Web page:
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Embarking on a journey through Parisian Art and Marais

After a magical stay at Disneyland Paris, we bid adieu to the enchanting world of fairytales and returned to Paris. Taking the train from Val d’Europe to Charles de Gaulle (Etoile) and then the metro to Montmartre (Place du Clichy), it took us around 1h30 to arrive and settle into the same hotel we stayed on Day 1 Ibis Paris Montmartre 18ème.

Our first destination once refreshed was Les Invalides, officially known as Hôtel National des Invalides. This historic complex, with its well-known golden-dome, was originally built as a military hospital and retirement home for war veterans. Today, Les Invalides houses 3 museums and 2 churches while still retaining its original function towards supporting war veterans. The vast “Esplanade des Invalides”, the green lawns in front of the complex, offers a stunning view of its majestic buildings. It is also the perfect spot for a chilled picnic. We got 2 salads from the nearby supermarket Franprix and enjoyed the sun sitting in the grass, surrounded by young people savoring the leisurely day.

Reenergized after lunch, we strolled along the riverbank, towards the renowned Musee d’Orsay. This was one of the few museums for which we could get a ticket – if you would like to visit this or any of the most popular museums make sure to book your tickets well in advance. The Louvre and L’Orangerie were also on our list, but unfortunately, we were unable to secure tickets for those.

A masterpiece, with its unique use of space, Musee d’Orsay is housed within an old train station, in the neighborhood of Saint-Germain-des-Prés. It was here that (20 years ago!) I discovered Impressionism, and my admiration for Claude Monet, my all-time favorite painter, took root. I recall my mom challenging myself and my sister to seat near our favourite paintings, sketching them in our notebooks. The moving array of Impressionist paintings continues to captivate me but the large crowd of visitors on a Saturday afternoon somewhat dampened the experience. Sadly, we were restricted to just over an hour to explore the museum, as they began directing people to the exit from 5 pm, even though closing time was at 6 pm.

Slightly disappointed with such a short visit, we strolled along the Seine, crossing Ile de la Cite, until we reached Hotel de Ville, the seat of the Paris City Council since 1357. The current building, with a neo-renaissance style, was built on the grounds of the former Hôtel de Ville which burnt down during the Paris Commune in 1871. The square was busy and the 2024 Olympic Games rings attracted instagramers (and Olympic Games fans, like ourselves).

As the evening set in, we dived deeper into Les Marais, an historical Jewish quarter. Described by many as “trendy with a village feel”, Les Marais was one of our favourite neighbourhoods, for its genuine character and laid-back ambience. The gay community settled in Les Marais in the 1980s and the area remains a hub of LGBT life in Paris today – look for the rainbow pedestrian crossings painted on the road.

Although we had no time to explore Marais cultural scene, its museums have much to offer, whatever your personal preference. The Pompidou Centre, easily spotted because of its size and brightly coloured tubes is a must visit – if you don’t have enough time, at least take a look at it from the exterior. It is also said to have a good view from its rooftop (we will need to get back to see it for ourselves!).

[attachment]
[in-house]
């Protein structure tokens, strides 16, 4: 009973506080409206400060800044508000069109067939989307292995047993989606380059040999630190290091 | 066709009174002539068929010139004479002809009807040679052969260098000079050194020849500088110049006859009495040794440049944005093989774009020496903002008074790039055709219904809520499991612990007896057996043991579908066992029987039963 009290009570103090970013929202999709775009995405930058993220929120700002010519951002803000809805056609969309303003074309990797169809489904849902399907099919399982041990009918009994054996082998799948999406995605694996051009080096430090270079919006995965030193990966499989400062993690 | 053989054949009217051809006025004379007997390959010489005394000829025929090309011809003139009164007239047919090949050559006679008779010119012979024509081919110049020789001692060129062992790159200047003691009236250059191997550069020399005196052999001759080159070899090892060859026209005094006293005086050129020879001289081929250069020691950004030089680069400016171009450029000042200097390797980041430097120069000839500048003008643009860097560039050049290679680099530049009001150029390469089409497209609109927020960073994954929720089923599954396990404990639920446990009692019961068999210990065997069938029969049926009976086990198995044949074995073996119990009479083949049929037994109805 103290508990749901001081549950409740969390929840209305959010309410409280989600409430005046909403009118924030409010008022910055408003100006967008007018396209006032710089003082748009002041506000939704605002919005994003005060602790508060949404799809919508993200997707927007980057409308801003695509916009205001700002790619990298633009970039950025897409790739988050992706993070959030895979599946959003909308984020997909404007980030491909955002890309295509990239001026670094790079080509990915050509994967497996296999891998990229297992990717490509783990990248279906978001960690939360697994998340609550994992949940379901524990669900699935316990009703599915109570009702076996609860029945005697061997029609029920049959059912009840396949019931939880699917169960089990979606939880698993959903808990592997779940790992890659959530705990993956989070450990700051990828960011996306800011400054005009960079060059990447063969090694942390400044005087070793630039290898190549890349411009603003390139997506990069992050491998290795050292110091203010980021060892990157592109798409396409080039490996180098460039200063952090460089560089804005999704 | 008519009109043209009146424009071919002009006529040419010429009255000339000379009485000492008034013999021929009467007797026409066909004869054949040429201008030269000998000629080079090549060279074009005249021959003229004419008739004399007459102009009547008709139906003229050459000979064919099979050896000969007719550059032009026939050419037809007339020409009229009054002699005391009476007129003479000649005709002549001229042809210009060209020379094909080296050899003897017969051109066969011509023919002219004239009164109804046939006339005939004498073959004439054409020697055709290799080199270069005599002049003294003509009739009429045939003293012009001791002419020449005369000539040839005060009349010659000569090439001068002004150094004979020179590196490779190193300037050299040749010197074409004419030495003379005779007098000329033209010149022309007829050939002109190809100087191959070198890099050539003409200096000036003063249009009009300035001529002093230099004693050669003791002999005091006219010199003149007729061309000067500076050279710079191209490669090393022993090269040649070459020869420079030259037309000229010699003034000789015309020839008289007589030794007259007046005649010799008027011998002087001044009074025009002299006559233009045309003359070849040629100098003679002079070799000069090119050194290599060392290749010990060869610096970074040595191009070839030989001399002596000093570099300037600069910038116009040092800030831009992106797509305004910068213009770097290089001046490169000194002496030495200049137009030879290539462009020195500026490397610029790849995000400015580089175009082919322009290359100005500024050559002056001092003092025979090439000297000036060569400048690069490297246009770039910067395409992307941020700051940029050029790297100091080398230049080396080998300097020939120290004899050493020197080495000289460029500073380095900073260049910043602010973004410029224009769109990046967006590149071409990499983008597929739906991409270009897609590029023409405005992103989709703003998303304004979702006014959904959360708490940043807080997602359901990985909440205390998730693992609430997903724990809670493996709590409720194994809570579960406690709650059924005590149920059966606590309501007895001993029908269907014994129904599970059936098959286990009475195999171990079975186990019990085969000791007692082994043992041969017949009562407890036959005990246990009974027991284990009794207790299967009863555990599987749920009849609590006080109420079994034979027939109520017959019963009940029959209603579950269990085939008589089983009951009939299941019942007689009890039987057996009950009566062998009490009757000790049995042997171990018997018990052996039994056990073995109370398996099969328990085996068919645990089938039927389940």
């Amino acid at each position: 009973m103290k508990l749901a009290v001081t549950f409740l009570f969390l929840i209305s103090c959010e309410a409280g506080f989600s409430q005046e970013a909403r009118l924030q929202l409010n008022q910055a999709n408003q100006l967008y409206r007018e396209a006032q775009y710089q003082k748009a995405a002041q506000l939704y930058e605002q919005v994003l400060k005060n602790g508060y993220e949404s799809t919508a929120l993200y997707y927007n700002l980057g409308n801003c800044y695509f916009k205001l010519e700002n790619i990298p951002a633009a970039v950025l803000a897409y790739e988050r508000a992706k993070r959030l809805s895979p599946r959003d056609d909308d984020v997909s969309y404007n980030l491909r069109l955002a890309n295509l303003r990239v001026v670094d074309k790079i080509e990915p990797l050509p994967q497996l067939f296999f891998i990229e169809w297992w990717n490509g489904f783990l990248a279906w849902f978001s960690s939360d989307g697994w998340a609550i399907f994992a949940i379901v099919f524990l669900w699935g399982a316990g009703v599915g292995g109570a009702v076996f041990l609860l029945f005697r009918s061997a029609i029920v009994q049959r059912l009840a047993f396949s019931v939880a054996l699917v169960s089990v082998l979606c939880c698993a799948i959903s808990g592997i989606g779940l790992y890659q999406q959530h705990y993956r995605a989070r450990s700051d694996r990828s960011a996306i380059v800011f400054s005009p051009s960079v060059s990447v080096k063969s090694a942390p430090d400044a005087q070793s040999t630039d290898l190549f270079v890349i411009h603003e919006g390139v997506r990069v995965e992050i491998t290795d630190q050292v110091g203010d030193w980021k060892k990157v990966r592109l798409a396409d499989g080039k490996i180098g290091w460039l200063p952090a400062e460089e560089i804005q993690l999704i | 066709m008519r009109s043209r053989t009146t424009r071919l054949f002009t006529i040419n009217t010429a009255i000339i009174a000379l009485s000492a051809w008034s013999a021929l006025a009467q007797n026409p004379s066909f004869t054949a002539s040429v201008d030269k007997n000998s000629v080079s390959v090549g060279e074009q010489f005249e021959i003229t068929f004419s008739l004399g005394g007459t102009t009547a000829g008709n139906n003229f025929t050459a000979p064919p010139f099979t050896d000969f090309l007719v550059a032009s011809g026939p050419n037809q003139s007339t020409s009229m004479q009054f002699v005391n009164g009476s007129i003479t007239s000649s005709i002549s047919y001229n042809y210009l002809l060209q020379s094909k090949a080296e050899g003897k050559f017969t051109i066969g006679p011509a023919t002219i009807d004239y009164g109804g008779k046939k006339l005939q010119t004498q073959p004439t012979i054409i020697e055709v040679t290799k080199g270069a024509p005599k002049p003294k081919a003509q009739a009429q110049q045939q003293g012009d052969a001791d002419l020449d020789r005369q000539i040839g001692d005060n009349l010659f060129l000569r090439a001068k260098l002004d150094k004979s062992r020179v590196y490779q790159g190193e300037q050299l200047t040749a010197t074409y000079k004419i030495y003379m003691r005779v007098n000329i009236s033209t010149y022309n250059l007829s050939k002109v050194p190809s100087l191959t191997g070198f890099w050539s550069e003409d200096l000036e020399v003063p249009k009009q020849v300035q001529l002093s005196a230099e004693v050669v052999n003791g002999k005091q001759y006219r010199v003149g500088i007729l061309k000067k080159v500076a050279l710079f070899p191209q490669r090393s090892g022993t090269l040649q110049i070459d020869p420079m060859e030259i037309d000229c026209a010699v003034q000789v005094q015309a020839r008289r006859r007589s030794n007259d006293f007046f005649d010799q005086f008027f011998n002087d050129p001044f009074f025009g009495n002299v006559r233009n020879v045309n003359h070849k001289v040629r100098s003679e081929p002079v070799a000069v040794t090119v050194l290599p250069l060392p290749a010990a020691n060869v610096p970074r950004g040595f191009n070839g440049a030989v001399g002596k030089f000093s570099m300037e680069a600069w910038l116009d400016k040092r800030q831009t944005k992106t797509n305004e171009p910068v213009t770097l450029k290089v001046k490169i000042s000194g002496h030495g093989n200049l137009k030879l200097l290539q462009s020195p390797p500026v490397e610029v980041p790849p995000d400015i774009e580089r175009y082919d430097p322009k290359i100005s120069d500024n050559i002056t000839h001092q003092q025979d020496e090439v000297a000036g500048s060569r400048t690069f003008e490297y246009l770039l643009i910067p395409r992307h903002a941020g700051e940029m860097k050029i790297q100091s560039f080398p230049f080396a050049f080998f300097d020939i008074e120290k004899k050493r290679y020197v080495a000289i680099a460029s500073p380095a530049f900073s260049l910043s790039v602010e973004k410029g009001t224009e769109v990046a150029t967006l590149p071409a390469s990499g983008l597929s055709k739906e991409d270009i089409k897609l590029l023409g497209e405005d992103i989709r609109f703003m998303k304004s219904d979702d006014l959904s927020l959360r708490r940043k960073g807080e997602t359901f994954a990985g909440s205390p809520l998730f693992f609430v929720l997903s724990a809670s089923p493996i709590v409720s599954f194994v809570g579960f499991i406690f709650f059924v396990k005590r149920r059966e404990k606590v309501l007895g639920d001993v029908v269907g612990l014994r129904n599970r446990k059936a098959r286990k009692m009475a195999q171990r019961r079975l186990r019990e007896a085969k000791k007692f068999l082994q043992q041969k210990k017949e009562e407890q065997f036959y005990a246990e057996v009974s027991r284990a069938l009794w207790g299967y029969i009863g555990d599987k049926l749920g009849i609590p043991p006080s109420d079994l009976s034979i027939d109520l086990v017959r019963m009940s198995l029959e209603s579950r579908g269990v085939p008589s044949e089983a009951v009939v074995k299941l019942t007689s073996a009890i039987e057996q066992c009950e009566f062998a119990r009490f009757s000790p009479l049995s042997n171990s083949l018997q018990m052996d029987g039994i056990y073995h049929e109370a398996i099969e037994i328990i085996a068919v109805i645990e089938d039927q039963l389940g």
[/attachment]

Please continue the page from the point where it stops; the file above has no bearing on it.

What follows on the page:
With no reservation on a Saturday summer-like evening, we struggled to find a place to have dinner. Eataly, an international Italian restaurant, caught our eye initially, but with plenty of recommendations to explore, we decided to venture further. Les Philosophes, a traditional Parisian brasserie, attracted our attention while we were admiring an artwork at Carré d’Artists, located right in front. It was packed and had a line at the front. The waiter assured us it would be fast, so we decided to wait. As in most French cafes and restaurants, tables are super close which means you inevitably end up listening to your neighbors’ conversations. We had fun making up stories about people around us. 😅

Although not superb, it was an agreeable meal with fast service – the daily special offered a comforting, homemade feel but the roasted duck was unseasoned and the French fries not crispy. Fortunately, Marais lived up to its reputation as a haven for delightful ice cream shops. Amoretto and Grom, are among the renowned international brands available, but we opted for a local specialty at Pozzeto. With two shops in the neighborhood (both with waiting lines!) it was well worth the wait.

Walking with our ice creams in hand, we headed towards the captivating Place des Vosges, one of Paris oldest squares. It was too dark for us to appreciate it so we agreed to return in our last day.

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Francisca is a vibrant and cheerful travel enthusiast, who combines her natural talent for planning with a meticulous attention to detail, leaving no aspect of our travels to chance. Whether she’s meticulously crafting the perfect itinerary for our adventures into unexplored territories, uncovering hidden gems along the way, or on the hunt for the ultimate culinary experience, Francisca’s impeccable organization guarantees an unforgettable journey. When not traveling, she can be found hanging out with her loved ones, playing the role of the ultimate hostess. She loves bringing people together and knows how to throw a memorable dinner at our place. Let me tell you, she’s a busy bee, so I challenge you to try and book something on her already-packed agenda without giving her at least a week’s notice. Trust me, it won’t be an easy task!